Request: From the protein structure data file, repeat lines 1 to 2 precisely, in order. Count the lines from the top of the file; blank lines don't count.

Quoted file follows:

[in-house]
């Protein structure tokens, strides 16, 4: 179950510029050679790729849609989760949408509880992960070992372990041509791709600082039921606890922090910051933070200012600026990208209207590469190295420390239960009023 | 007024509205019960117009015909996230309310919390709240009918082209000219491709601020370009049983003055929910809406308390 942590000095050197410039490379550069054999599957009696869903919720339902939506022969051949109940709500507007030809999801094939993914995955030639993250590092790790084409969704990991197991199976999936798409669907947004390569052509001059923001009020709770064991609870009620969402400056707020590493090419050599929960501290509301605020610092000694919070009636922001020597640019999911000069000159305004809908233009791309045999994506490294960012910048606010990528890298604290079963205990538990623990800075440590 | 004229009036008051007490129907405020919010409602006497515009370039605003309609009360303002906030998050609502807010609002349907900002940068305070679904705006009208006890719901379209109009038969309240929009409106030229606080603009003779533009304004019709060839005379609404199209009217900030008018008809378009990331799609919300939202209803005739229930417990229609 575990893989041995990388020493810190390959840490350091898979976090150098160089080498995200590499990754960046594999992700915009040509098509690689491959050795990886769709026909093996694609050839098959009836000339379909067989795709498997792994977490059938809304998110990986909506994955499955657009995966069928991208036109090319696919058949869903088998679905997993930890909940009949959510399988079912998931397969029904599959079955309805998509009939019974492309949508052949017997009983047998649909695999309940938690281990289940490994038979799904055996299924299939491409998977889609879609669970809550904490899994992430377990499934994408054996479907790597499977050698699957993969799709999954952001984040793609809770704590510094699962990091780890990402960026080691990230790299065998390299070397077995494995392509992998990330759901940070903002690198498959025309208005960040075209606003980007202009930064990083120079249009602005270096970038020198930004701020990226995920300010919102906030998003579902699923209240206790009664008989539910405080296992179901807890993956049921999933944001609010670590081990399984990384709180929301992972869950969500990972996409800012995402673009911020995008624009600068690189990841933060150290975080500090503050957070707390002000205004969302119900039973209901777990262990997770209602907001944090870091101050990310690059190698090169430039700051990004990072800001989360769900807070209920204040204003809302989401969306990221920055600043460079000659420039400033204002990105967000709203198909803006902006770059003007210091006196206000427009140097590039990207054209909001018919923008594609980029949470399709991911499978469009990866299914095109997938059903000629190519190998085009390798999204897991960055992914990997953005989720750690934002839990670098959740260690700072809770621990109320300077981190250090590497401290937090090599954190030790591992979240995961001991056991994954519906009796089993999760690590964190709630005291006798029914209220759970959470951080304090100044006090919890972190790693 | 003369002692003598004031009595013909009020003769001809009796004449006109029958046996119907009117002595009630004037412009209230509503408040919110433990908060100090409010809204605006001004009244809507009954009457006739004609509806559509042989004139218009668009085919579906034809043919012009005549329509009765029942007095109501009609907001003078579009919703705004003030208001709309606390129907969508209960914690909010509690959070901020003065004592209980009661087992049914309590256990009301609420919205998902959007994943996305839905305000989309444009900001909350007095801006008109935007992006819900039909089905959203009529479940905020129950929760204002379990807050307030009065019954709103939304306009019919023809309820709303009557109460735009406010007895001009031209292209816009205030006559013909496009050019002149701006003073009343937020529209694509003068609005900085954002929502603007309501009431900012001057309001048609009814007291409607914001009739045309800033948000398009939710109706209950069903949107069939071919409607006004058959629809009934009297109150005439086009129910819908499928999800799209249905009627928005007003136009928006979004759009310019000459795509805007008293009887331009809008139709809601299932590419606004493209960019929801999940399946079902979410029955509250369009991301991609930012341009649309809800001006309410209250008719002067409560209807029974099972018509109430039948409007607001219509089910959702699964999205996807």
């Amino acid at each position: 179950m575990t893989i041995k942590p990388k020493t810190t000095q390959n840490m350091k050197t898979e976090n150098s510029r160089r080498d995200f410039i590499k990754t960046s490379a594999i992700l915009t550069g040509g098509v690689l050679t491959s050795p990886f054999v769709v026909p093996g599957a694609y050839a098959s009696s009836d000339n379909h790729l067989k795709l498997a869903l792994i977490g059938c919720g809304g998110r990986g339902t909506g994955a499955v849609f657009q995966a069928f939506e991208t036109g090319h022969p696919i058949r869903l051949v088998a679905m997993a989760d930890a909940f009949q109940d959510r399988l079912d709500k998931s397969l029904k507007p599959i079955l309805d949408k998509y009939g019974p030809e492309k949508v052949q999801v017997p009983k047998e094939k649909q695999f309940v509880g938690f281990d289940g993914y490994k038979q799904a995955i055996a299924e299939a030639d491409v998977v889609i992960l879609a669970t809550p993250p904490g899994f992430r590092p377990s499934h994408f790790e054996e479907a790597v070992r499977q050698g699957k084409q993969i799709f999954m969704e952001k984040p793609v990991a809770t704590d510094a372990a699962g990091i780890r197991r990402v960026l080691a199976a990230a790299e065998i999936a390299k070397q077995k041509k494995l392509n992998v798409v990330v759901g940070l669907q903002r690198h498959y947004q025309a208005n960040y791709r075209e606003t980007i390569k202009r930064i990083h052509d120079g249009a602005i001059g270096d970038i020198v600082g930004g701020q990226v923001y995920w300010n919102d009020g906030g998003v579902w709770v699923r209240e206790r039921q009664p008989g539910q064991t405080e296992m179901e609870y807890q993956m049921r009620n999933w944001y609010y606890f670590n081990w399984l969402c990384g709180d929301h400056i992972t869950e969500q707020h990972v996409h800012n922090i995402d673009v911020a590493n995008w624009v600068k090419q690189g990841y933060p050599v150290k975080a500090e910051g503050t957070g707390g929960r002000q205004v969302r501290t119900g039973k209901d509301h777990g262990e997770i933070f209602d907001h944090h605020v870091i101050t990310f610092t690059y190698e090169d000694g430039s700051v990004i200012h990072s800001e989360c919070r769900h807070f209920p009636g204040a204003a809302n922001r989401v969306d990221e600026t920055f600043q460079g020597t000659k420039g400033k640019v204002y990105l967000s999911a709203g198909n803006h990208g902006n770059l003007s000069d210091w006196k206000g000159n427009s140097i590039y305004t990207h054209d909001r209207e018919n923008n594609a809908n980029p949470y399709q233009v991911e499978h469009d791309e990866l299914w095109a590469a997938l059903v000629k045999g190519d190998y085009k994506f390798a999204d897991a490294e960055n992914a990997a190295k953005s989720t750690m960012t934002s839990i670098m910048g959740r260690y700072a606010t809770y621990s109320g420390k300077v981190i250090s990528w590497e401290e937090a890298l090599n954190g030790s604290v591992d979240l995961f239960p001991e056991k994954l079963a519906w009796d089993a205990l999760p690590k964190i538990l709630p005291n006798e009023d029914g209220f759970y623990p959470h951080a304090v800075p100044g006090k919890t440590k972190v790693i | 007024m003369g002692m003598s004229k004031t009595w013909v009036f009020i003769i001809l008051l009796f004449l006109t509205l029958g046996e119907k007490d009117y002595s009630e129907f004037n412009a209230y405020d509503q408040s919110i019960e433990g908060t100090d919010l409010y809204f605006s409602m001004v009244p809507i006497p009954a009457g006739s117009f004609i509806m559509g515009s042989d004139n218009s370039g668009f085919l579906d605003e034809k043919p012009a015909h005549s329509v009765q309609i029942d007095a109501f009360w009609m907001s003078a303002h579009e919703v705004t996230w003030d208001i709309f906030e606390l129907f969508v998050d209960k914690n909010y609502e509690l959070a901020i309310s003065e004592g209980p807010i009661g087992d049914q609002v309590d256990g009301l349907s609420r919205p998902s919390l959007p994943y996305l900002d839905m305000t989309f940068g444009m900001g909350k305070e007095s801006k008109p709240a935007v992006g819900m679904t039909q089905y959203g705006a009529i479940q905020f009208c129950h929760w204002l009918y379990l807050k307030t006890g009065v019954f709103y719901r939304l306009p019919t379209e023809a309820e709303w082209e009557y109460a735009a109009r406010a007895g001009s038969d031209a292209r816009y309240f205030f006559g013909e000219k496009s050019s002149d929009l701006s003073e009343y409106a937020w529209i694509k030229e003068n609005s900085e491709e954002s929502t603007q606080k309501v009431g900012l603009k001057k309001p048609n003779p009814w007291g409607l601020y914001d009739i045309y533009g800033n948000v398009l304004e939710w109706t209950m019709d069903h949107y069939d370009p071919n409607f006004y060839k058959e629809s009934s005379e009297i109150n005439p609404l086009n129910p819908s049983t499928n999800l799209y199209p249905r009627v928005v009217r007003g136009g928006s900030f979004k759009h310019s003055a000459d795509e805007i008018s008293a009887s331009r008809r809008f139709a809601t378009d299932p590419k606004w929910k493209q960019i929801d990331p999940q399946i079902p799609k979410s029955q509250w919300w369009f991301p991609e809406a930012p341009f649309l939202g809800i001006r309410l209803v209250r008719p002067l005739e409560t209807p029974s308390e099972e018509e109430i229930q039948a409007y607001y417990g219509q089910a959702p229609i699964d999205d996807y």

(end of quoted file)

[in-house]
């Protein structure tokens, strides 16, 4: 179950510029050679790729849609989760949408509880992960070992372990041509791709600082039921606890922090910051933070200012600026990208209207590469190295420390239960009023 | 007024509205019960117009015909996230309310919390709240009918082209000219491709601020370009049983003055929910809406308390 942590000095050197410039490379550069054999599957009696869903919720339902939506022969051949109940709500507007030809999801094939993914995955030639993250590092790790084409969704990991197991199976999936798409669907947004390569052509001059923001009020709770064991609870009620969402400056707020590493090419050599929960501290509301605020610092000694919070009636922001020597640019999911000069000159305004809908233009791309045999994506490294960012910048606010990528890298604290079963205990538990623990800075440590 | 004229009036008051007490129907405020919010409602006497515009370039605003309609009360303002906030998050609502807010609002349907900002940068305070679904705006009208006890719901379209109009038969309240929009409106030229606080603009003779533009304004019709060839005379609404199209009217900030008018008809378009990331799609919300939202209803005739229930417990229609 575990893989041995990388020493810190390959840490350091898979976090150098160089080498995200590499990754960046594999992700915009040509098509690689491959050795990886769709026909093996694609050839098959009836000339379909067989795709498997792994977490059938809304998110990986909506994955499955657009995966069928991208036109090319696919058949869903088998679905997993930890909940009949959510399988079912998931397969029904599959079955309805998509009939019974492309949508052949017997009983047998649909695999309940938690281990289940490994038979799904055996299924299939491409998977889609879609669970809550904490899994992430377990499934994408054996479907790597499977050698699957993969799709999954952001984040793609809770704590510094699962990091780890990402960026080691990230790299065998390299070397077995494995392509992998990330759901940070903002690198498959025309208005960040075209606003980007202009930064990083120079249009602005270096970038020198930004701020990226995920300010919102906030998003579902699923209240206790009664008989539910405080296992179901807890993956049921999933944001609010670590081990399984990384709180929301992972869950969500990972996409800012995402673009911020995008624009600068690189990841933060150290975080500090503050957070707390002000205004969302119900039973209901777990262990997770209602907001944090870091101050990310690059190698090169430039700051990004990072800001989360769900807070209920204040204003809302989401969306990221920055600043460079000659420039400033204002990105967000709203198909803006902006770059003007210091006196206000427009140097590039990207054209909001018919923008594609980029949470399709991911499978469009990866299914095109997938059903000629190519190998085009390798999204897991960055992914990997953005989720750690934002839990670098959740260690700072809770621990109320300077981190250090590497401290937090090599954190030790591992979240995961001991056991994954519906009796089993999760690590964190709630005291006798029914209220759970959470951080304090100044006090919890972190790693 | 003369002692003598004031009595013909009020003769001809009796004449006109029958046996119907009117002595009630004037412009209230509503408040919110433990908060100090409010809204605006001004009244809507009954009457006739004609509806559509042989004139218009668009085919579906034809043919012009005549329509009765029942007095109501009609907001003078579009919703705004003030208001709309606390129907969508209960914690909010509690959070901020003065004592209980009661087992049914309590256990009301609420919205998902959007994943996305839905305000989309444009900001909350007095801006008109935007992006819900039909089905959203009529479940905020129950929760204002379990807050307030009065019954709103939304306009019919023809309820709303009557109460735009406010007895001009031209292209816009205030006559013909496009050019002149701006003073009343937020529209694509003068609005900085954002929502603007309501009431900012001057309001048609009814007291409607914001009739045309800033948000398009939710109706209950069903949107069939071919409607006004058959629809009934009297109150005439086009129910819908499928999800799209249905009627928005007003136009928006979004759009310019000459795509805007008293009887331009809008139709809601299932590419606004493209960019929801999940399946079902979410029955509250369009991301991609930012341009649309809800001006309410209250008719002067409560209807029974099972018509109430039948409007607001219509089910959702699964999205996807």